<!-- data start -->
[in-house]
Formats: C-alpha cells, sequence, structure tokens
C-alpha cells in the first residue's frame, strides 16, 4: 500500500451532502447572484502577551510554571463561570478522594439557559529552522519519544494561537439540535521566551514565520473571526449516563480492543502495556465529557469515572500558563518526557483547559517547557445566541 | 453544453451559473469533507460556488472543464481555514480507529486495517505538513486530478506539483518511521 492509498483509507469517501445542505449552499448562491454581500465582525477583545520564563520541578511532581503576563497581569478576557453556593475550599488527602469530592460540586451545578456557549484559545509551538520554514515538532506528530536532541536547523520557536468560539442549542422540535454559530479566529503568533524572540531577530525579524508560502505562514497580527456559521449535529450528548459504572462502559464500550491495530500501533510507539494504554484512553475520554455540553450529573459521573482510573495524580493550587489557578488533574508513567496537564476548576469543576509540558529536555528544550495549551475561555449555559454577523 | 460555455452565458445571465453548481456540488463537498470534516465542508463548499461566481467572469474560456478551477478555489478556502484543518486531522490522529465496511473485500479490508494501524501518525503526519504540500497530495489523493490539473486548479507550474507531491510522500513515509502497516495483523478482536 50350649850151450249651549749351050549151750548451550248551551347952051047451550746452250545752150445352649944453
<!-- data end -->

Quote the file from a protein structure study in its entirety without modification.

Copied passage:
[in-house]
Formats: C-alpha cells, sequence, structure tokens
C-alpha cells in the first residue's frame, strides 16, 4: 500500500451532502447572484502577551510554571463561570478522594439557559529552522519519544494561537439540535521566551514565520473571526449516563480492543502495556465529557469515572500558563518526557483547559517547557445566541 | 453544453451559473469533507460556488472543464481555514480507529486495517505538513486530478506539483518511521 492509498483509507469517501445542505449552499448562491454581500465582525477583545520564563520541578511532581503576563497581569478576557453556593475550599488527602469530592460540586451545578456557549484559545509551538520554514515538532506528530536532541536547523520557536468560539442549542422540535454559530479566529503568533524572540531577530525579524508560502505562514497580527456559521449535529450528548459504572462502559464500550491495530500501533510507539494504554484512553475520554455540553450529573459521573482510573495524580493550587489557578488533574508513567496537564476548576469543576509540558529536555528544550495549551475561555449555559454577523 | 460555455452565458445571465453548481456540488463537498470534516465542508463548499461566481467572469474560456478551477478555489478556502484543518486531522490522529465496511473485500479490508494501524501518525503526519504540500497530495489523493490539473486548479507550474507531491510522500513515509502497516495483523478482536 50350649850151450249651549749351050549151750548451550248551551347952051047451550746452250545752150445352649944453